Sous Vide eggs are tricky, because the yolk sets at a lower temperature than the white. If you cook a whole egg in the shell, you either get a properly cooked yolk with a runny and gelatinous white (some people like this, some think it’s like eating a ball of snot), or you get a properly set white with a really overcooked yolk. As far as I can tell, it’s not possible to get a perfect “poached egg” with the sous vide method, if you cook the egg whole in the shell.
To deal with this, I separated them and cooked them individually at two different temperatures. You can cook the white first at a higher temperature to just set it (160-162F or so, depending on how firm you like it), and then lower the temperature (to 144F or so) and add the yolk. To make this a little more convenient, you can even do the white in advance, chill it, and keep it and the separate yolk in the fridge overnight, then add the yolk and cook them in the morning. The white takes about 60-90 minutes to set (depending on whether you start from fridge or room temperature), and then the yolk takes about another 60-90 minutes. Cooking the yolk will also bring the white back up to serving temperature without overcooking it. It’s not quite fast enough for a rushed morning, but that’s acceptable timing for a lazy morning.
I tried leaving them in the water overnight at 144F, and that didn’t work – the yolks got completely overcooked and gummy. There might be a lower temperature at which that would work. Even still, unlike with regular poached eggs, there’s very little fuss. This method takes longer, but it doesn’t require you to do anything while it’s cooking.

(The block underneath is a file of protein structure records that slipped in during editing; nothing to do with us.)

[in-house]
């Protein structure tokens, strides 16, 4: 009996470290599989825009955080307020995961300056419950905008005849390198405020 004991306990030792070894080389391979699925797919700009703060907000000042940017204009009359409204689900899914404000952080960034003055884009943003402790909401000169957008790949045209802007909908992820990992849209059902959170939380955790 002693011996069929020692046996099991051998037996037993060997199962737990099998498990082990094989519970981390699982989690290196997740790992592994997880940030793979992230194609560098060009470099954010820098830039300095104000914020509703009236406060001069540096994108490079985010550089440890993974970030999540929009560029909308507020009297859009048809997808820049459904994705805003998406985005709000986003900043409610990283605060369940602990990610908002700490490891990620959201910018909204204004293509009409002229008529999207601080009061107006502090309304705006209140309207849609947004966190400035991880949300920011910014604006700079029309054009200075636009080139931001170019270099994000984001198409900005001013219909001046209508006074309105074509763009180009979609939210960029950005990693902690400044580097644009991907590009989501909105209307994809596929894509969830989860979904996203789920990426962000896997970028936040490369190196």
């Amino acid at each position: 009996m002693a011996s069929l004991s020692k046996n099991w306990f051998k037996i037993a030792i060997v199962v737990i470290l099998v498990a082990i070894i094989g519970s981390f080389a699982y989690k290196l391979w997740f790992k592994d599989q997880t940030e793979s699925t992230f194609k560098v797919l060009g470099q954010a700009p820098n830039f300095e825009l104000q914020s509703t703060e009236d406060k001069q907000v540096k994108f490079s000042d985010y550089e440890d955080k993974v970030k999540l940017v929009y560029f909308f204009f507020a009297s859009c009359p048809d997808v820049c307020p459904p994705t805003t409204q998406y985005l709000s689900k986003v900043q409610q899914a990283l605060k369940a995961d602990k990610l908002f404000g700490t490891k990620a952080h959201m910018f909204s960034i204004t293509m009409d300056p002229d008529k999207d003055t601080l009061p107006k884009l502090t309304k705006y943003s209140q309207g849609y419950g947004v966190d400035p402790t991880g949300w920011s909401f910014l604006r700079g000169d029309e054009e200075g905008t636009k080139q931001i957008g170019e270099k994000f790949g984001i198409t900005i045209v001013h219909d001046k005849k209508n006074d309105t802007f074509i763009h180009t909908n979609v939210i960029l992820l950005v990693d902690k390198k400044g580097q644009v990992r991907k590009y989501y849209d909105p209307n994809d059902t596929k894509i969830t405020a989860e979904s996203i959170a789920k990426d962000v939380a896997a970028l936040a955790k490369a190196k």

As I looked around for a proper vessel to cook them in, I found something I’d dabbled with but never really gotten good results with, which in retrospect is actually pretty perfect for sous vide cooking: an egg coddler.
Here you can see the thin layer of undercooked white that was left over with the yolks, and the more properly cooked white layer underneath:
Here you can see how perfectly runny the yolk is, and the white is creamy and well set:
This is a great poached egg. I’m not sure it’s that much easier or more convenient than regular poached eggs in terms of timing, but it certainly requires less effort for excellent and tasty results. I think this is probably overkill if you’re just cooking for one (the above was an experiment and I didn’t want to ruin a lot of eggs if it didn’t work out), but it would work just as well with a dozen or more. Doing a single poached egg isn’t that much effort, but doing a lot of them can add up. I also got very good results using a small Le Creuset ceramic crock with a lid, though that can’t be submerged in the same way that the egg coddler can. If you want to use something like that, you’ll need a rack to keep it near the top of the water level.
I’ve found that this silicone rack is the perfect size for the SVS. You’ll need two of them for a short crock/ramekin.